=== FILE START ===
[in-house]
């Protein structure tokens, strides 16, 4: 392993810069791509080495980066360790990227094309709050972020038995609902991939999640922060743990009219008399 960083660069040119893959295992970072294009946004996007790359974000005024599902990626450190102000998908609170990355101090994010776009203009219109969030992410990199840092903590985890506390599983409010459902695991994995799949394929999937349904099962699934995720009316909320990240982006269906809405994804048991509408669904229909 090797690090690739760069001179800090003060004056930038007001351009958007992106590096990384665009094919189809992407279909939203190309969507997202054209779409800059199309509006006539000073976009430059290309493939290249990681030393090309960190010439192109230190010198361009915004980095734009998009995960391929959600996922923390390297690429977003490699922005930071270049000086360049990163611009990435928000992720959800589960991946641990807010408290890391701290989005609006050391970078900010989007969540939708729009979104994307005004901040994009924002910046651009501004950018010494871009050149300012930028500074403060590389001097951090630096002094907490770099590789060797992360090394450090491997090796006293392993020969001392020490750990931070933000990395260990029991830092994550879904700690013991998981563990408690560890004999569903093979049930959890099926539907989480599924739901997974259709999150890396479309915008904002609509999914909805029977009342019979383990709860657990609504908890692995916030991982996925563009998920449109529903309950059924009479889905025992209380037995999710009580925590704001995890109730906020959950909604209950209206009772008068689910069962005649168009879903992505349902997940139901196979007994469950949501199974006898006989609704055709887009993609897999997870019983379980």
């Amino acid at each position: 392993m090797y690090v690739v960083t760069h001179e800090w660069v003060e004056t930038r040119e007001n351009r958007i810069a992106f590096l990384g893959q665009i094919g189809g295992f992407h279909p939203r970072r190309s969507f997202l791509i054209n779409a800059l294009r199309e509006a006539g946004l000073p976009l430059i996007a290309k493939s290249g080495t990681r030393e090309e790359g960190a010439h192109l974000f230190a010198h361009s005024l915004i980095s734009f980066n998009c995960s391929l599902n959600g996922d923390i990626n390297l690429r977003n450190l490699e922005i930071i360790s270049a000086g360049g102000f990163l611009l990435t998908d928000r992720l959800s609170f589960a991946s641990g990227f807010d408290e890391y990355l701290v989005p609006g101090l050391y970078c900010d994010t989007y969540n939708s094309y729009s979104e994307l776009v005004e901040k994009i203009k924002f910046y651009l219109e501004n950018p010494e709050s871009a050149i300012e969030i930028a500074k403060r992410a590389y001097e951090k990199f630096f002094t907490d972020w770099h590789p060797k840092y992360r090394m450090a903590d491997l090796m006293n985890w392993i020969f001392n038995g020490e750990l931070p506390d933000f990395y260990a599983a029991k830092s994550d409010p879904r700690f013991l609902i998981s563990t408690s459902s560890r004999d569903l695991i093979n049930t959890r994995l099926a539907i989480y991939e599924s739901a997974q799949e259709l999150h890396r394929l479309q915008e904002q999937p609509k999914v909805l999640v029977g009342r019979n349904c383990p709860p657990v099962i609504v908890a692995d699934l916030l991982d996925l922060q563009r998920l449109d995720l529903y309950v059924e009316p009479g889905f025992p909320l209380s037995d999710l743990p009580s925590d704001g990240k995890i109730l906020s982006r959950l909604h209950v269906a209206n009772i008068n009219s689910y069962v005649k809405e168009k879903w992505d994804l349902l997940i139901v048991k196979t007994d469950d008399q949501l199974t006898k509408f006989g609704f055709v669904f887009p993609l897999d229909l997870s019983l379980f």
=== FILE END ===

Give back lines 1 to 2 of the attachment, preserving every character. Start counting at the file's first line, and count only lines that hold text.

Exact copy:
[in-house]
């Protein structure tokens, strides 16, 4: 392993810069791509080495980066360790990227094309709050972020038995609902991939999640922060743990009219008399 960083660069040119893959295992970072294009946004996007790359974000005024599902990626450190102000998908609170990355101090994010776009203009219109969030992410990199840092903590985890506390599983409010459902695991994995799949394929999937349904099962699934995720009316909320990240982006269906809405994804048991509408669904229909 090797690090690739760069001179800090003060004056930038007001351009958007992106590096990384665009094919189809992407279909939203190309969507997202054209779409800059199309509006006539000073976009430059290309493939290249990681030393090309960190010439192109230190010198361009915004980095734009998009995960391929959600996922923390390297690429977003490699922005930071270049000086360049990163611009990435928000992720959800589960991946641990807010408290890391701290989005609006050391970078900010989007969540939708729009979104994307005004901040994009924002910046651009501004950018010494871009050149300012930028500074403060590389001097951090630096002094907490770099590789060797992360090394450090491997090796006293392993020969001392020490750990931070933000990395260990029991830092994550879904700690013991998981563990408690560890004999569903093979049930959890099926539907989480599924739901997974259709999150890396479309915008904002609509999914909805029977009342019979383990709860657990609504908890692995916030991982996925563009998920449109529903309950059924009479889905025992209380037995999710009580925590704001995890109730906020959950909604209950209206009772008068689910069962005649168009879903992505349902997940139901196979007994469950949501199974006898006989609704055709887009993609897999997870019983379980």